Talk:Security Account Manager

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Disable LM hashes[edit]

The article states that Windows can be configured to disable LM hashes, but there is no mention of how this would be done. Therefore, a link to Microsoft's Knowledge Base where this is explained in detail [1] could prove useful. —Preceding unsigned comment added by 78.34.139.156 (talk) 21:56, 27 June 2009 (UTC)

This is not completely true. on Windows XP, you could remove the file, login to the Administrator account, which allowed you to modify any accounts password. —Preceding unsigned comment added by 123.243.27.198 (talk) 11:02, 29 January 2008 (UTC)

Registry Location[edit]

I came here because I was looking for the registry location of the SAM. Unfortunately it's not mentioned. --193.134.254.25 (talk) 15:04, 22 November 2012 (UTC)

The registry location for SAM is HKEY_LOCAL_MACHINE\SAM — Preceding unsigned comment added by Shrimadhav (talkcontribs) 10:28, 7 August 2014 (UTC)

Related Attacks section[edit]

Multiple tools do exist for the purpose of cracking these hashes, perhaps most notably BackTrack, specifically the Jack the Ripper (I think that's the name) utility. Flashgamer001 (talk) 23:49, 19 December 2012 (UTC)

John the Ripper is used to get the password from a hash stored in a file. BackTrack uses another utility called chntpw(pogostick.net/~pnh/ntpasswd/) to make Windows password blank. — Preceding unsigned comment added by Shrimadhav (talkcontribs) 10:31, 7 August 2014 (UTC)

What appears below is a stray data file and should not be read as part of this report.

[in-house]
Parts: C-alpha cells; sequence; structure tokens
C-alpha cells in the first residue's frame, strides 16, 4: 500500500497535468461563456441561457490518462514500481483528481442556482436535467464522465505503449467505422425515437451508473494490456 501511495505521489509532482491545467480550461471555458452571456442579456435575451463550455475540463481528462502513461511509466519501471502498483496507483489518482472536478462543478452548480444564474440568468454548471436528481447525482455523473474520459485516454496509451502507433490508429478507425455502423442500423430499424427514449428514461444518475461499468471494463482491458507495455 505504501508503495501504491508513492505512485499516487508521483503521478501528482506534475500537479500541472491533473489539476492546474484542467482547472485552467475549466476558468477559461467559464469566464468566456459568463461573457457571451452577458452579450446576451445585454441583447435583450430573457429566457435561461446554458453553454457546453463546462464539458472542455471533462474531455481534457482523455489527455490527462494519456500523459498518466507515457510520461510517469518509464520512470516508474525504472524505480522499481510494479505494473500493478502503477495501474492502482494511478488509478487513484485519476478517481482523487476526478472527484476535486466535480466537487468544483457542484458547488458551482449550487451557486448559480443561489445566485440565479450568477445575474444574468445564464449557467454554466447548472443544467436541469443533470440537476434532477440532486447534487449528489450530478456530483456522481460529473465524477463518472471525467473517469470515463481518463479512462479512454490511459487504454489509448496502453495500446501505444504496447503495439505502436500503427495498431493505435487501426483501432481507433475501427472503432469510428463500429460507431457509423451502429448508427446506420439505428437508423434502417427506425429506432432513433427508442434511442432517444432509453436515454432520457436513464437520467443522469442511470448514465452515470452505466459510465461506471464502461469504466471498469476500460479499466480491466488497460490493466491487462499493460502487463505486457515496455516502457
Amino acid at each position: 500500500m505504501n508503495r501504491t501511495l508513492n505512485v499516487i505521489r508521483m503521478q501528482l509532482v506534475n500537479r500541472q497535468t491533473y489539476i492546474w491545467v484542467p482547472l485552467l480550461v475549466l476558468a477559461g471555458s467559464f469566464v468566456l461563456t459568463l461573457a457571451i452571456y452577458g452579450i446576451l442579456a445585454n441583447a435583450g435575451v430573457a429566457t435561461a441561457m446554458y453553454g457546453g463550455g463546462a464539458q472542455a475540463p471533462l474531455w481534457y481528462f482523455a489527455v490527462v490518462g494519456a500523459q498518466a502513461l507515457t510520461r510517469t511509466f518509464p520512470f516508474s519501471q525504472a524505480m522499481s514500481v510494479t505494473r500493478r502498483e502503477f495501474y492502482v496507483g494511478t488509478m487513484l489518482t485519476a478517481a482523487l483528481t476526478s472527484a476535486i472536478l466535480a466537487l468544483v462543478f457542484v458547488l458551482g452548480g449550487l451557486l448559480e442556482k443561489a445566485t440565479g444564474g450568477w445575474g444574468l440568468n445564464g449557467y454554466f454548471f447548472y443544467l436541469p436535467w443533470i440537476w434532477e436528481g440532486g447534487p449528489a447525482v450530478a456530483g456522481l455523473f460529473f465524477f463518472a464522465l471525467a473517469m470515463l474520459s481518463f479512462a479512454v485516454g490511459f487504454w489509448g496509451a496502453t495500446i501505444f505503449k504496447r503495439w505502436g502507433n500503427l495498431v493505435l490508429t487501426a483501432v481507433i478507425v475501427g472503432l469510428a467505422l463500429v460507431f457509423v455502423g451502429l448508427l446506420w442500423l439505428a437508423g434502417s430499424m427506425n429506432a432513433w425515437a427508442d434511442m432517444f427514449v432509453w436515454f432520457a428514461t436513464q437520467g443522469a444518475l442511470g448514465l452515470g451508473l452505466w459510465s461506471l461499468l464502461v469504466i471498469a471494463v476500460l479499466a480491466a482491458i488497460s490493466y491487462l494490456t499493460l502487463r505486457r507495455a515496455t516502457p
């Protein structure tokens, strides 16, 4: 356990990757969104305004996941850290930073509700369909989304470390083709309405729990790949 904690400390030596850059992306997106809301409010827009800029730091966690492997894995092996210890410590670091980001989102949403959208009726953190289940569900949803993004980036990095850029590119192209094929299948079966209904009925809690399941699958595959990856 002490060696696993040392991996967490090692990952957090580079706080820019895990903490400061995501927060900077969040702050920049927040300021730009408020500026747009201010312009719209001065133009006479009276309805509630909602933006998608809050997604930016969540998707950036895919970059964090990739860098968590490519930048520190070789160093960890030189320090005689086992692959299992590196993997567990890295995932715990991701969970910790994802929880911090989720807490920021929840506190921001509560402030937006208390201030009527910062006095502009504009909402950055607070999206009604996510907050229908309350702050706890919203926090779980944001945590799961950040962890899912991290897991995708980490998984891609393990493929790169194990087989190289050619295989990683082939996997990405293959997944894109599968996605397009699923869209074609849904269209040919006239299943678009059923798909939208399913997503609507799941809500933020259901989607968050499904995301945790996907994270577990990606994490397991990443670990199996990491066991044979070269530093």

Security Account Manager[edit]

The article should be renamed Security Account Manager. Although it manages multiple accounts, the name of the tool / technology is singular. See Security Account Manager. -- Dave Braunschweig (talk) 16:38, 29 May 2013 (UTC)

I agree. It is the official MS TechNet name.
It should be renamed to "Security Account Manager" and a redirect page should be added. dudeprgmtalkϝɑɼĸ 19:27, 10 May 2015 (UTC)
No. It is not nearly as simple as you represent. You have probably made a slapdash determination and taken useless if not wrong action – drive-by research and drive-by editing. A Google search on microsoft.com for "Security Account Manager" gets 6,250 hits; "Security Accounts Manager" gets (more) 7,860 hits; both together get "about 400" hits. Having not imposed consistency, Microsoft apparently doesn't know or doesn't care which variation is correct. Are the variations 100% interchangeable, or does one term mean one thing (the database) and the other term mean something else (the software)?
The cited source now redirects to a 28,365 page PDF of "retired content" pages for Windows Server 2003, with no link to which page you intended, and its 28,365 pages, scraped from the Microsoft site, contain both terms. An indication of why there are two terms, or which one is preferred, does not leap out. The original page, available (for now) in archive, says "The Security Account Manager (SAM) is a database...". It also says "Security Accounts Manager (SAM) debug logs...". So the "reference" is not even consistent. There is no "official" name. The move was unjustified, and therefore was either pointless or wrong.
Windows Task Manager (Windows 7) shows a service, name: SamSs, Description: Security Accounts Manager. The one unambiguous indication I can find (the name of running software) says the opposite of what you determined and did. -104.148.244.119 (talk) 17:16, 23 February 2017 (UTC)

"Only recently"[edit]

"Only recently, Microsoft released a utility called LockSmith, which is part of MSDart. MSDart is not freely available to end-users, however."

How recently? Can this be dated please? 195.188.200.14 (talk) 09:43, 2 September 2013 (UTC)